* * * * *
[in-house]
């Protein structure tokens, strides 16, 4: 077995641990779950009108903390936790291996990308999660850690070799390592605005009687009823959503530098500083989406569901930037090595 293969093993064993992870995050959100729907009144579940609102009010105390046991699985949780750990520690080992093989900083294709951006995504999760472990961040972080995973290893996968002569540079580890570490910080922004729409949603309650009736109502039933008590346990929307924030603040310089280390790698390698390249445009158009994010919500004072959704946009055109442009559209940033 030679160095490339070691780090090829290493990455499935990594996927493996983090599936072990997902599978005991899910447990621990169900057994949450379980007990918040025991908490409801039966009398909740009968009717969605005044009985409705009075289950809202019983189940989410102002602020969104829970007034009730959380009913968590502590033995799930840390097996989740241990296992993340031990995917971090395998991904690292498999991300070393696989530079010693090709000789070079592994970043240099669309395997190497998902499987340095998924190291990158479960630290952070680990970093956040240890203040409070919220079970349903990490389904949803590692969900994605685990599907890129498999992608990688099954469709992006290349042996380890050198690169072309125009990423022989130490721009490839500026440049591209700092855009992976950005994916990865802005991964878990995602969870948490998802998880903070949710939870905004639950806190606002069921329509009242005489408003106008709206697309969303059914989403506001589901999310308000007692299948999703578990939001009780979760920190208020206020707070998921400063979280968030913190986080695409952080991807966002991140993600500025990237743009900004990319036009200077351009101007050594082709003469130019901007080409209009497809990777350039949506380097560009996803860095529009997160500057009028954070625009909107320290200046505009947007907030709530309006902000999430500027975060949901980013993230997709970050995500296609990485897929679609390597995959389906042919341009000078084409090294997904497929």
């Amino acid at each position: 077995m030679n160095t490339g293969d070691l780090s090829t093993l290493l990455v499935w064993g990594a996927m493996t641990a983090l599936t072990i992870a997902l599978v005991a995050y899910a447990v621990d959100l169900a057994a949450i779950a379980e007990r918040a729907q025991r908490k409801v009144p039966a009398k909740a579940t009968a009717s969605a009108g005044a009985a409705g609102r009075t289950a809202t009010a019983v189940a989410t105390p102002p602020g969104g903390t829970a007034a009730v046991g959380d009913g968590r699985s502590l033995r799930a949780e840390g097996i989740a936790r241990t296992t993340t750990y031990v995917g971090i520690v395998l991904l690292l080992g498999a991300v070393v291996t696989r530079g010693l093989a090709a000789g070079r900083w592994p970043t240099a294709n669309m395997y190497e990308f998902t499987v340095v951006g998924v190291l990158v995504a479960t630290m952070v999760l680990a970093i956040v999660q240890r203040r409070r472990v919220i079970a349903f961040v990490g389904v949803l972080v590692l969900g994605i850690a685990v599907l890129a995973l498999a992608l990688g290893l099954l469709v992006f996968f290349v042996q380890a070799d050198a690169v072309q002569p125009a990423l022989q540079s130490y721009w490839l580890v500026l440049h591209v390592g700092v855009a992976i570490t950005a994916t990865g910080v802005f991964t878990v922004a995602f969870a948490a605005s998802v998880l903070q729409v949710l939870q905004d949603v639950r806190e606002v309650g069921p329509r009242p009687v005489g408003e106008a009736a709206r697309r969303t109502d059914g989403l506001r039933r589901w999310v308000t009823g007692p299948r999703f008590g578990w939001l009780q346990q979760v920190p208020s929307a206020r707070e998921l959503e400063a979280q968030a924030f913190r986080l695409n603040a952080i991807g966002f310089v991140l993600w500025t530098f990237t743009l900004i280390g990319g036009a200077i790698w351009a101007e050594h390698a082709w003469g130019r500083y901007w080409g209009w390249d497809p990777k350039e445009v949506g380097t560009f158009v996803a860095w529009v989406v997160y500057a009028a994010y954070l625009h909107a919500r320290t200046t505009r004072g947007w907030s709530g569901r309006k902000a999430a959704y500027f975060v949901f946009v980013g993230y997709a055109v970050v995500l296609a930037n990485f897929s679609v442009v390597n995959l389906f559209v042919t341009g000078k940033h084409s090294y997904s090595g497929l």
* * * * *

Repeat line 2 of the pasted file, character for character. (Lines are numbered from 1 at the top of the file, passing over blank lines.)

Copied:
């Protein structure tokens, strides 16, 4: 077995641990779950009108903390936790291996990308999660850690070799390592605005009687009823959503530098500083989406569901930037090595 293969093993064993992870995050959100729907009144579940609102009010105390046991699985949780750990520690080992093989900083294709951006995504999760472990961040972080995973290893996968002569540079580890570490910080922004729409949603309650009736109502039933008590346990929307924030603040310089280390790698390698390249445009158009994010919500004072959704946009055109442009559209940033 030679160095490339070691780090090829290493990455499935990594996927493996983090599936072990997902599978005991899910447990621990169900057994949450379980007990918040025991908490409801039966009398909740009968009717969605005044009985409705009075289950809202019983189940989410102002602020969104829970007034009730959380009913968590502590033995799930840390097996989740241990296992993340031990995917971090395998991904690292498999991300070393696989530079010693090709000789070079592994970043240099669309395997190497998902499987340095998924190291990158479960630290952070680990970093956040240890203040409070919220079970349903990490389904949803590692969900994605685990599907890129498999992608990688099954469709992006290349042996380890050198690169072309125009990423022989130490721009490839500026440049591209700092855009992976950005994916990865802005991964878990995602969870948490998802998880903070949710939870905004639950806190606002069921329509009242005489408003106008709206697309969303059914989403506001589901999310308000007692299948999703578990939001009780979760920190208020206020707070998921400063979280968030913190986080695409952080991807966002991140993600500025990237743009900004990319036009200077351009101007050594082709003469130019901007080409209009497809990777350039949506380097560009996803860095529009997160500057009028954070625009909107320290200046505009947007907030709530309006902000999430500027975060949901980013993230997709970050995500296609990485897929679609390597995959389906042919341009000078084409090294997904497929």